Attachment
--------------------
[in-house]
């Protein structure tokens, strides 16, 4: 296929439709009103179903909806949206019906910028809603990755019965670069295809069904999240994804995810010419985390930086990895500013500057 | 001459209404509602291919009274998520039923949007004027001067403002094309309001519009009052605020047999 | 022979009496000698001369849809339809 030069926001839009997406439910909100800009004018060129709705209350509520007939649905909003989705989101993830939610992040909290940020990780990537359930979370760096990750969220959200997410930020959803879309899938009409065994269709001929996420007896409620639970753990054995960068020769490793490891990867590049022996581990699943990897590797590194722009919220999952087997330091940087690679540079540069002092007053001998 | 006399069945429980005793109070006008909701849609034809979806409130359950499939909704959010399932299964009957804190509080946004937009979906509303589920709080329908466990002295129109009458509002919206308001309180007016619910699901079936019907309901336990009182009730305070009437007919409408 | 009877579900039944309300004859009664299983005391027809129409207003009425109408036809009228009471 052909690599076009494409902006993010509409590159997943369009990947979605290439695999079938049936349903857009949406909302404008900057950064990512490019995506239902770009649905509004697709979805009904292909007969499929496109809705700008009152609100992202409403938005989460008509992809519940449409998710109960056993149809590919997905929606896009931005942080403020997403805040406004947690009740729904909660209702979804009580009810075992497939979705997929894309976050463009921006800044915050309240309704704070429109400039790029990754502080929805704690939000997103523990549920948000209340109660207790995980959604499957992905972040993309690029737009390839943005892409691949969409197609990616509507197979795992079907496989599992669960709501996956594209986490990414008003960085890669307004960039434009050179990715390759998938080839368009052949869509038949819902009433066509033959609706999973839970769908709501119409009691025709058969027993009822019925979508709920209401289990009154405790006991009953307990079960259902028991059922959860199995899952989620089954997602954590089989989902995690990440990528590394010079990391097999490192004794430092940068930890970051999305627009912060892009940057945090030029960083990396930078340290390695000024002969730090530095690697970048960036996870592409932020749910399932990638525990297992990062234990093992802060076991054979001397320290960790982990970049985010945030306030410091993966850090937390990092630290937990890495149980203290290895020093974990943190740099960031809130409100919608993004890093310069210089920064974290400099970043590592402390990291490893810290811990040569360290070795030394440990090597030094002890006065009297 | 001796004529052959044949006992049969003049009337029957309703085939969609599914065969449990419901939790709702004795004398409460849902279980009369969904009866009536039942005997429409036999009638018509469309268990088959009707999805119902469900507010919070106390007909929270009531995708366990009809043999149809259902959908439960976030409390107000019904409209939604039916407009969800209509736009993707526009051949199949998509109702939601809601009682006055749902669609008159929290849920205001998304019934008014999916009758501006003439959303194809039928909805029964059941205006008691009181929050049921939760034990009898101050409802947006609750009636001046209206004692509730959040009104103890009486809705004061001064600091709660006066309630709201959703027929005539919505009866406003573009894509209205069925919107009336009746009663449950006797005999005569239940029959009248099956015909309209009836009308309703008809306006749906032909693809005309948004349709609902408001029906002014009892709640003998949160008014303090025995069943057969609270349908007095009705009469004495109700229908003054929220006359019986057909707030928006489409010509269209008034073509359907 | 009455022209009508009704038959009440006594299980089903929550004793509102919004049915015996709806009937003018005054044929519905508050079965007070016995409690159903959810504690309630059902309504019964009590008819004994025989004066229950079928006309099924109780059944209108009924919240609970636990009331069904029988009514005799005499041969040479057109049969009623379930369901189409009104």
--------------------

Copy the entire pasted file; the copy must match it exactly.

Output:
[in-house]
């Protein structure tokens, strides 16, 4: 296929439709009103179903909806949206019906910028809603990755019965670069295809069904999240994804995810010419985390930086990895500013500057 | 001459209404509602291919009274998520039923949007004027001067403002094309309001519009009052605020047999 | 022979009496000698001369849809339809 030069926001839009997406439910909100800009004018060129709705209350509520007939649905909003989705989101993830939610992040909290940020990780990537359930979370760096990750969220959200997410930020959803879309899938009409065994269709001929996420007896409620639970753990054995960068020769490793490891990867590049022996581990699943990897590797590194722009919220999952087997330091940087690679540079540069002092007053001998 | 006399069945429980005793109070006008909701849609034809979806409130359950499939909704959010399932299964009957804190509080946004937009979906509303589920709080329908466990002295129109009458509002919206308001309180007016619910699901079936019907309901336990009182009730305070009437007919409408 | 009877579900039944309300004859009664299983005391027809129409207003009425109408036809009228009471 052909690599076009494409902006993010509409590159997943369009990947979605290439695999079938049936349903857009949406909302404008900057950064990512490019995506239902770009649905509004697709979805009904292909007969499929496109809705700008009152609100992202409403938005989460008509992809519940449409998710109960056993149809590919997905929606896009931005942080403020997403805040406004947690009740729904909660209702979804009580009810075992497939979705997929894309976050463009921006800044915050309240309704704070429109400039790029990754502080929805704690939000997103523990549920948000209340109660207790995980959604499957992905972040993309690029737009390839943005892409691949969409197609990616509507197979795992079907496989599992669960709501996956594209986490990414008003960085890669307004960039434009050179990715390759998938080839368009052949869509038949819902009433066509033959609706999973839970769908709501119409009691025709058969027993009822019925979508709920209401289990009154405790006991009953307990079960259902028991059922959860199995899952989620089954997602954590089989989902995690990440990528590394010079990391097999490192004794430092940068930890970051999305627009912060892009940057945090030029960083990396930078340290390695000024002969730090530095690697970048960036996870592409932020749910399932990638525990297992990062234990093992802060076991054979001397320290960790982990970049985010945030306030410091993966850090937390990092630290937990890495149980203290290895020093974990943190740099960031809130409100919608993004890093310069210089920064974290400099970043590592402390990291490893810290811990040569360290070795030394440990090597030094002890006065009297 | 001796004529052959044949006992049969003049009337029957309703085939969609599914065969449990419901939790709702004795004398409460849902279980009369969904009866009536039942005997429409036999009638018509469309268990088959009707999805119902469900507010919070106390007909929270009531995708366990009809043999149809259902959908439960976030409390107000019904409209939604039916407009969800209509736009993707526009051949199949998509109702939601809601009682006055749902669609008159929290849920205001998304019934008014999916009758501006003439959303194809039928909805029964059941205006008691009181929050049921939760034990009898101050409802947006609750009636001046209206004692509730959040009104103890009486809705004061001064600091709660006066309630709201959703027929005539919505009866406003573009894509209205069925919107009336009746009663449950006797005999005569239940029959009248099956015909309209009836009308309703008809306006749906032909693809005309948004349709609902408001029906002014009892709640003998949160008014303090025995069943057969609270349908007095009705009469004495109700229908003054929220006359019986057909707030928006489409010509269209008034073509359907 | 009455022209009508009704038959009440006594299980089903929550004793509102919004049915015996709806009937003018005054044929519905508050079965007070016995409690159903959810504690309630059902309504019964009590008819004994025989004066229950079928006309099924109780059944209108009924919240609970636990009331069904029988009514005799005499041969040479057109049969009623379930369901189409009104």